At that age you are desperate to be taken seriously, to be treated as an adult, but you are still existing within certain boundaries – the family unit, the school system, the friendship group – and in this world there are always consequences, always a figure you are going to have to report to and punishment will be dealt. But in saying this, it’s still within the safe haven of school. You can get away with things that you wouldn’t get away with if you were classed as an adult in the ‘real world’. Dana’s bound by what she thinks she should do and who she thinks she should be, rather than breaking free and being her true self. I feel sad for her that this is the moment she is truly breaking and it’s just way too late to have any effect. The damage has been done – on her, on the story, the events, on Julia.

I guess for me I wanted to make sure that they are real teenagers that you and I can see anywhere, walking down the road in their school uniforms – it could happen to anyone. And that’s what I think makes the story that much more tragic.

How does writing a monologue differ to writing a screenplay?

Writing a monologue is extremely different from writing for film. What I was used to in writing for theatre is being very sparse with stage directions because directors in theatre don’t like stage directions. However in film I found the opposite. I sent Damien (Power) a draft which was very sparse and didn’t really have any directions in it, just dialogue, and he emailed me back and said: “You know, Jo, you can direct what you want the audience to see. I want you to do that. You can say: ‘Close up of the keys in her hand’ or anything like that.” And I thought: “Really? I can do that?” so I had to learn, relearn how to do that. It was quite liberating actually.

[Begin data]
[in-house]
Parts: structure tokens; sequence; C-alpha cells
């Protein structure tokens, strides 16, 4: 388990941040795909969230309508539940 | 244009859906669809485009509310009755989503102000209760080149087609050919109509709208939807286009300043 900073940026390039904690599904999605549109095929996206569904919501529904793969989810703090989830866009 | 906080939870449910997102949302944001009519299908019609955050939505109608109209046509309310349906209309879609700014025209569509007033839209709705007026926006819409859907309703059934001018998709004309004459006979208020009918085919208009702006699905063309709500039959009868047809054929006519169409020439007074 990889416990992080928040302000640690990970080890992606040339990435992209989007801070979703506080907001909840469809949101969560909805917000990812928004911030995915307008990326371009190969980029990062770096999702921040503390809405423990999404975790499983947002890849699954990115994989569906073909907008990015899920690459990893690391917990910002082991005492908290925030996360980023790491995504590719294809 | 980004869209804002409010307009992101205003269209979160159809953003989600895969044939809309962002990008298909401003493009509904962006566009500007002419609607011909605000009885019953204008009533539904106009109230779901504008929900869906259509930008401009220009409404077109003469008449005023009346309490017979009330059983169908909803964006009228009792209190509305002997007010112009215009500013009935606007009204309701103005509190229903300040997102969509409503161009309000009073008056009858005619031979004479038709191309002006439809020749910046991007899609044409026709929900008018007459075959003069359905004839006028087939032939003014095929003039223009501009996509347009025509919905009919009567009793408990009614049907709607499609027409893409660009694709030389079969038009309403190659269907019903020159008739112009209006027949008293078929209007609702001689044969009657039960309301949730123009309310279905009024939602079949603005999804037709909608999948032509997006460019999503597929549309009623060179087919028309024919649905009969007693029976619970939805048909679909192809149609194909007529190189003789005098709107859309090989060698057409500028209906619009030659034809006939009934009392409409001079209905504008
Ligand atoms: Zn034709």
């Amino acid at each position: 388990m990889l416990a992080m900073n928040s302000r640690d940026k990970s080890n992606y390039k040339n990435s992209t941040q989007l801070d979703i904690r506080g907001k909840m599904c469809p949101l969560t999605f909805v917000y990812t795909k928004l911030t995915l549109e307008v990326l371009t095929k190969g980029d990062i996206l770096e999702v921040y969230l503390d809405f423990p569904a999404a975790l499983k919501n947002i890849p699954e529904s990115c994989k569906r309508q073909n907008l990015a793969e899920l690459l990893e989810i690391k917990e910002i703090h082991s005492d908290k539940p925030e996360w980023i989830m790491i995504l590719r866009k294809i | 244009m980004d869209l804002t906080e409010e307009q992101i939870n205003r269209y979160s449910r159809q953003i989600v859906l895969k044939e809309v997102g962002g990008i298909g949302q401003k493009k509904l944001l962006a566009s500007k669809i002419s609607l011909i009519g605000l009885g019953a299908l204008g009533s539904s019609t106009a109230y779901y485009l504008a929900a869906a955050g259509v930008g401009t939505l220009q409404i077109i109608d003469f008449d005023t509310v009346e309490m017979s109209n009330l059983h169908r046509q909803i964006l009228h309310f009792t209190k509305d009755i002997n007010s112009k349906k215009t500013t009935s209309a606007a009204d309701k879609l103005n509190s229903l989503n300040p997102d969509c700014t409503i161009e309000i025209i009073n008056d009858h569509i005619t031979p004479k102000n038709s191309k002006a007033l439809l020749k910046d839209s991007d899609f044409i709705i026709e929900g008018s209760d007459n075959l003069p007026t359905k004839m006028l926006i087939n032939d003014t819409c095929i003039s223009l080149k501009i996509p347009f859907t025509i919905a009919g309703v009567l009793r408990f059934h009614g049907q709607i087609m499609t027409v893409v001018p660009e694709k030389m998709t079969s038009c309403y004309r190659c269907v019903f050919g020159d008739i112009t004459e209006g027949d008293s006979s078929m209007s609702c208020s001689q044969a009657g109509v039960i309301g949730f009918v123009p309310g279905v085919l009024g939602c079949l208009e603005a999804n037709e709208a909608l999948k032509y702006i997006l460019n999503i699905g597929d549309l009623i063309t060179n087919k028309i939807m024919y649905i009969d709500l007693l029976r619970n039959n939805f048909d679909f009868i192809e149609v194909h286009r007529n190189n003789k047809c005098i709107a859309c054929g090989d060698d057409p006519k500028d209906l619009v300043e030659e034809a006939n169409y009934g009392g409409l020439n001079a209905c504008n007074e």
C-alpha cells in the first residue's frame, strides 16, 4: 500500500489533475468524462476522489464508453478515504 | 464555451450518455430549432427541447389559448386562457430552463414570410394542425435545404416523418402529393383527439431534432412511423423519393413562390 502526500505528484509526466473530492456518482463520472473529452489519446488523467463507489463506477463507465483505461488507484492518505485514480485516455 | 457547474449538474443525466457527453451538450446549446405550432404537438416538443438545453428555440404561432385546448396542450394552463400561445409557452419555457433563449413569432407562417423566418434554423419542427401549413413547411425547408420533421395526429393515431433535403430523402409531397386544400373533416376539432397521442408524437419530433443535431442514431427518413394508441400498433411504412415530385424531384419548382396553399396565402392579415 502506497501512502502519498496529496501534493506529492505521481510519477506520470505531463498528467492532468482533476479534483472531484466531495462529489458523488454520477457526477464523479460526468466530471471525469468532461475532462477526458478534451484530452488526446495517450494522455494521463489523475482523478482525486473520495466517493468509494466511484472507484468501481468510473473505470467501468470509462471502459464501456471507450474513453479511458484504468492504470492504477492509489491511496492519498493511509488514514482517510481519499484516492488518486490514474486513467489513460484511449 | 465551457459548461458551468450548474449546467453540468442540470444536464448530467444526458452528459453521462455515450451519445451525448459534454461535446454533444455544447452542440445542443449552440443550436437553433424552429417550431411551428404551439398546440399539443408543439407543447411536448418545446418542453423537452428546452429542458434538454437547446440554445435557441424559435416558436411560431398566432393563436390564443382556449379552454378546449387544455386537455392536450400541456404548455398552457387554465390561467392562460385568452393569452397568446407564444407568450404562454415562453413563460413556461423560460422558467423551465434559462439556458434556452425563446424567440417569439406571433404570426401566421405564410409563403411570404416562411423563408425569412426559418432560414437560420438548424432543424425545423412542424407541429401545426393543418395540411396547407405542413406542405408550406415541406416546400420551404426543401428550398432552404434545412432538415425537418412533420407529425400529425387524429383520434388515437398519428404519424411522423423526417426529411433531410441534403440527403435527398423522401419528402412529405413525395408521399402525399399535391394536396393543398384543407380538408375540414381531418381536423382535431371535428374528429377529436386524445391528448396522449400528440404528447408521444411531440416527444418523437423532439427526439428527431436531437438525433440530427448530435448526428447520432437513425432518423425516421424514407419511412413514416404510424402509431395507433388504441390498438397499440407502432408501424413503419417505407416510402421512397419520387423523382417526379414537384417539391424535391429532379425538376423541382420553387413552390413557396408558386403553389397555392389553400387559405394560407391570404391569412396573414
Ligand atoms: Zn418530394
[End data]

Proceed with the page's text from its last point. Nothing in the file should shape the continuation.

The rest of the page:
The other great thing about adapting the monologue for film was the fact that I had to explore who the characters were that Dana talks about in the monologue. She namedrops a LOT of people: Dave, Gavin, Darren, Katie, Zoe and really, though there’s essences of what those characters might have been like in the monologue, there’s not that much detail about them. So one of the questions that Damien wanted me to ask of the play and of the characters was to actually build a character profile for each of them so I understood them, their backstory, what was leading up to this moment. That was great because I got to explore the subtleties and nuances; in the monologue we only get Dana’s perspective, but in the film we get to see what’s happening offstage, with say, two other characters who might have their own story.

What did you find challenging?

One of the challenges of adapting the monologue into film was working out what the story was about, so Damien and I had plenty of discussions about that. ‘What’s it actually about?’ is often a tough question for a writer to answer. It’s easy to say ‘Well this happens and this happens…’ but that’s not what it’s about. As a writer you have to take a step back and think about distilling the entire story down to one essential idea: what is the one most important thing?